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HybridBackPack Review

Hybrid backpack reviewBy Laurel-Lea Shannon

I recently took the HybridBackPack for a spin. Don’t be misled by its name. This is not a backpack. It’s a bike carrier accessory that allows commuters to safely and easily carry backpacks, briefcases, laptop cases, shoulder bags, and small boxes on a bike rack. For the beer drinker in your life, you can even strap on a case of 24.

First I had to attach the HybridBackPack to my bike carrier. The printed instructions that came with it were of no help. After going back and forth from the garage, where my bike was, to my office, where I could watch how-to videos on the company’s website, it turned out it was quite simple to get the pack on the bike. It attaches with Velcro straps in three places: on the top front of the bike rack, on the right seat stay (that’s the downward part of the frame that connects to the top tube), and on the left chain stay (the frame that runs parallel to the chain).

For the first test, I fastened a backpack loaded with books. This was securely attached with three adjustable straps on the HybridBackPack: one running front to back and two at the side. The backpack didn’t move around during my test spin, or affect the handling of the bike. I would feel completely confident transporting a laptop or a brief case using this accessory.

For the next test, I attached a cardboard box 14.5 x 11 x 7 inches, and threw in the backpack, a few extra books, 3 bottles of wine, and a few household items to simulate the weight and instability of a load a commuter might have if she stopped on her way home from work to pick up a few groceries for dinner and some wine at the LCBO—total weight 17 lbs. The box held firm while I wheeled around corners and cycled over bumps and pot holes along our country road. Except for the clatter of the wine bottles I was not aware of the load or of any shifting contents while cycling.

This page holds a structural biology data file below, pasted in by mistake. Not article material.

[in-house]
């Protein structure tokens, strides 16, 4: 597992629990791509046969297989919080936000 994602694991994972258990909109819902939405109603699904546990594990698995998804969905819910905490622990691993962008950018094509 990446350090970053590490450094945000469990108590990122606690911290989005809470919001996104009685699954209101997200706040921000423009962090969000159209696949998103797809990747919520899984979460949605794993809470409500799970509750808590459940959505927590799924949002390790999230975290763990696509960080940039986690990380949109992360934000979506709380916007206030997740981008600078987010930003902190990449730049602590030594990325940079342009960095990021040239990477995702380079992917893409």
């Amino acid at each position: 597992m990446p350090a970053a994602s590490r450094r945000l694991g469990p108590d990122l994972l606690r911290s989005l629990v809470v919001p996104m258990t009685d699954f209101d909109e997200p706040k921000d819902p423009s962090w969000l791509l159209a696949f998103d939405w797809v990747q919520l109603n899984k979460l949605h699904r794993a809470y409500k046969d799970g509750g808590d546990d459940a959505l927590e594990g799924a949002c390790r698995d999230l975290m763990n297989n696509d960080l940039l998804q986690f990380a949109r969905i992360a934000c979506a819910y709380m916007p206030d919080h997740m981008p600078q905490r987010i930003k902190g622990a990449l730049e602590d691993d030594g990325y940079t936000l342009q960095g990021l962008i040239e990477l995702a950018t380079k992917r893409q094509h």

If security is a concern where you commute, the HybridBackPack website says that a slot underneath the unit allows you to lock it to the rack. However, it isn’t clear how this works (this isn’t documented on the website), or how it would be more than a modest deterrent to a determined thief, given that the unit is made of vinyl and could be easily freed from any lock and chain with a simple utility knife.

But despite this and my beef with the printed instructions, I give the HybridBackPack a thumbs up. For commuters it’s a good alternative to bungee cords or panniers. You can carry shoulder bags and briefcases safely and access them easily once you reach your destination. Loads are held securely by sturdy, adjustable straps, there is plenty of Velcro to attach excess strap lengths on smaller loads and the reflector on the back flap makes you and your bike visible to motorists.



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